Impeachment Questions Still Swirling in Washington WASHINGTON —
President Donald Trump and U.S. lawmakers are away from Washington, but questions about possible impeachment of the president continue to swirl as the White House thwarts multiple investigations led by House Democrats after the conclusion of special counsel Robert Mueller’s Russia probe. While the House could impeach, Trump is virtually assured of remaining in office as there is almost zero chance the Republican-led Senate would convict him.
Democrats are using their House majority to investigate Trump and his administration on everything from the treatment of migrant children at the U.S.-Mexico border to the president’s foreign business dealings and tax returns. Democrats also want the Justice Department to release the full, unredacted Mueller report. The White House is blocking them at almost every turn, causing tempers to boil over.
“The Trump administration has taken obstruction of Congress to new heights,” said Rep. Jerry Nadler, Democratic chairman of the House Judiciary Committee.
His words were echoed by Judiciary Committee member Rep. Sheila Jackson Lee, also a Democrat.
“We have to surmise that this is an absolute lawless behavior by this administration,” she said.
The House is taking steps to hold key administration officials in contempt of Congress, but the body has a more potent – and explosive – option: formally leveling charges against Trump, or impeachment.
“What we need to do is at least be on that track and at least be in the process of impeachment,” said. Rep. Alexandria Ocasio-Cortez, a Democrat.
Republicans see Democrats as desperately clinging to a narrative of presidential wrongdoing after special counsel Mueller found no collusion between Trump’s inner circle and Russia.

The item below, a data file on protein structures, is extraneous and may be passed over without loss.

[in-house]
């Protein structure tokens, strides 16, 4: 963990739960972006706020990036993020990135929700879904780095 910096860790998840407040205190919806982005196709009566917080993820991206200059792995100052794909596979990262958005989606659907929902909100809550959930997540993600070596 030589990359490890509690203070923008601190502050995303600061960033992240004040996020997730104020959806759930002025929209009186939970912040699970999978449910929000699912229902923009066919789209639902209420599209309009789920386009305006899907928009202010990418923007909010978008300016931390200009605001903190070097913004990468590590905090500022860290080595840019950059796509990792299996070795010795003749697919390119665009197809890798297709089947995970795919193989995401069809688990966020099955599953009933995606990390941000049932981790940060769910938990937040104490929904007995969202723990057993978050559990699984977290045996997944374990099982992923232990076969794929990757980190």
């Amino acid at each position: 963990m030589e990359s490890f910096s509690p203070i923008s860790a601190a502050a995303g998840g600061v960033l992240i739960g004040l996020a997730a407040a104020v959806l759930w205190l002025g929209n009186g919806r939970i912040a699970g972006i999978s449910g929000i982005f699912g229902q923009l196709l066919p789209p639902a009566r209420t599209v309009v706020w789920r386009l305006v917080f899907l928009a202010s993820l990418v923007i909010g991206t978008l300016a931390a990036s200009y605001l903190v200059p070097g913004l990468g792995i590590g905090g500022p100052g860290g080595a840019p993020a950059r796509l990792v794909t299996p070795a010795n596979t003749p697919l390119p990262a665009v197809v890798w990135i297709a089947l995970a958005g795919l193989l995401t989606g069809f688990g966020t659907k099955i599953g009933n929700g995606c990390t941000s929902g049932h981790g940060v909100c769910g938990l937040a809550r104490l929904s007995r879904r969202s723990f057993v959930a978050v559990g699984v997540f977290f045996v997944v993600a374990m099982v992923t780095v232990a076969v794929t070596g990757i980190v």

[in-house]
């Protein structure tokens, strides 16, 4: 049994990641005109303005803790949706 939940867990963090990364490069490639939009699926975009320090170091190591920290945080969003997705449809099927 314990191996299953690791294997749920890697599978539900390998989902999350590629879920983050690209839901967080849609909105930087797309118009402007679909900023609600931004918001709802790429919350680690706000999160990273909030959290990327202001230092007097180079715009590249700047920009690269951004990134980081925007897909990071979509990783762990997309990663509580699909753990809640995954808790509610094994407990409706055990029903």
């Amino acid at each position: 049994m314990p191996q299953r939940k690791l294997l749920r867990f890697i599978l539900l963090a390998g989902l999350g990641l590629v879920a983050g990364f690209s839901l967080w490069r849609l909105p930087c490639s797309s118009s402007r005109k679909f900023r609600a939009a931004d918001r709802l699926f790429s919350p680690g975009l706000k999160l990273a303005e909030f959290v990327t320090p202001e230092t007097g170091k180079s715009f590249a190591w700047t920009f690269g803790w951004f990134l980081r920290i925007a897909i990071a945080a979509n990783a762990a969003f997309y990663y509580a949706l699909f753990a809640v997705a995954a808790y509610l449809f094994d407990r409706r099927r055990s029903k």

“The Democrats have no plans, no purpose, and no viable legislative agenda beyond attacking this administration,” said Rep. Doug Collins, a Republican member of the House Judiciary Committee.
And powerful Democratic leaders, among them House Speaker Nancy Pelosi, are wary of launching impeachment proceedings, at least for now.
“Impeachment is a very divisive place to go in our country. And we can get the facts to the American people, through our investigation. It may take us to a place where it is unavoidable, in terms of impeachment.”
Meanwhile, President Trump, sticking to his guns, called on Democrats to “get these phony investigations over with.”
Last week, Trump halted consultations with Democrats on a major initiative to modernize U.S. infrastructure until congressional probes are complete.
“You (Democrats) can go down the investigation track and you can go down the investment track – or the track of let’s get things done for the American people,” Trump said.
Two U.S. presidents have been impeached, most recently Bill Clinton. The impeachment vote sullied Clinton’s record but did not lead to his removal from office. The same likely would be true for Trump. Democrats vying for the 2020 presidential nomination all want to oust Trump, but at the ballot box.
“It seems like every day or two, there is another affront to the rule of law … The best thing I can do to get us a new president is to win the nomination and defeat the president who’s there,” said Mayor Pete Buttigieg, a Democratic presidential candidate, one of more than twenty running to unseat Trump, speaking on ABC’s ‘This Week’ program.
Polls do not show the American people clamoring for Trump’s impeachment. Bill Clinton’s approval numbers actually rose after House Republicans launched impeachment proceedings against him in 1998.